Summer Event – Activities for Kids – Artwork

Sometime back, we had interviewed Linda Travers as our Woman in Question. Linda is an art teacher and an entrepreneur who runs the very successful Abrakadoodle art franchise in Atlanta. She has extensive experience in working with kids around art. Here are some of her thoughts as you plan art for the summer with your kids.

 

On what Art brings to the table for children:

According to Americans for the Arts, art has been found to benefit children academically and in terms of overall development in many ways. This includes:

·       Improve kids’ overall academic performance.

·       Show that kids actively engaged in arts education are likely to have higher test scores than those with little to no involvement.

·       Develop skills needed by the 21st century workforce: critical thinking, creative problem solving, effective communication, teamwork and more.

·       Teach kids to be more tolerant and open.

·       Allow kids to express themselves creatively and bolster their self-confidence.

·       Keep students engaged in school and less likely to drop out.

 

How can parents encourage art in their kids at home?

 

  • Provide art supplies and materials for the child : Some good products are: CrayolaÒ Crayons, Crayola Tempera Paints, Crayola Water Colors, Brushes: no. 6 and 12 tapered watercolor brushes, Tempera brushes, Crayola Markers, Watercolor Paper, Construction Paper, Clay, Crayola Glue Sticks, Crayola, Scissors, Bingo Markers (make sure they are non-toxic), Crayola Colored Pencils, Pencils, Sidewalk Chalk, Scraps of Paper, Material etc.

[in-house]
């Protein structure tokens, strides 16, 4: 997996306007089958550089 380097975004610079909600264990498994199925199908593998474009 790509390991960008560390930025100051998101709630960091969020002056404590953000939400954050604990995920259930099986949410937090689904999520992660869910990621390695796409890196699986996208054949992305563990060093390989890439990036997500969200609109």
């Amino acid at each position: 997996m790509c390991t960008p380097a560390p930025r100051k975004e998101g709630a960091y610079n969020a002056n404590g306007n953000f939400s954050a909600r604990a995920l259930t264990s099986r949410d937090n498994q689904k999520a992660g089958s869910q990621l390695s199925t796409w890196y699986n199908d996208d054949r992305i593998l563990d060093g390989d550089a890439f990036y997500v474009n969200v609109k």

• Make a space for the child to create.  Be sure you have room and an area where you can allow kids to get messy!
  • Demonstrate techniques (do not do the art for the child)
  • Teach children how to use materials properly
  • Encourage the process of art – it is not the end product but the exploration of the child.
  • Talk to the child about what he/she is doing
    • Describe what you see: “I see that you used red here”
    • Talk about the child’s actions: “Some of your lines go up and down.”
    • Ask about the process: “How did you make that color?”
    • Ask open-ended questions “What else can you do to your picture?”
    • Encourage and support “You worked a long time on your picture.”
  • Respect and validate a child’s efforts: Value the child’s art – display it in an honored place. Start a gallery of the child’s work.  Purchase inexpensive frames or matting for display.

You can access Linda’s previous interview here and her site for Abrakadoodle Summer Camps and Art classes here.

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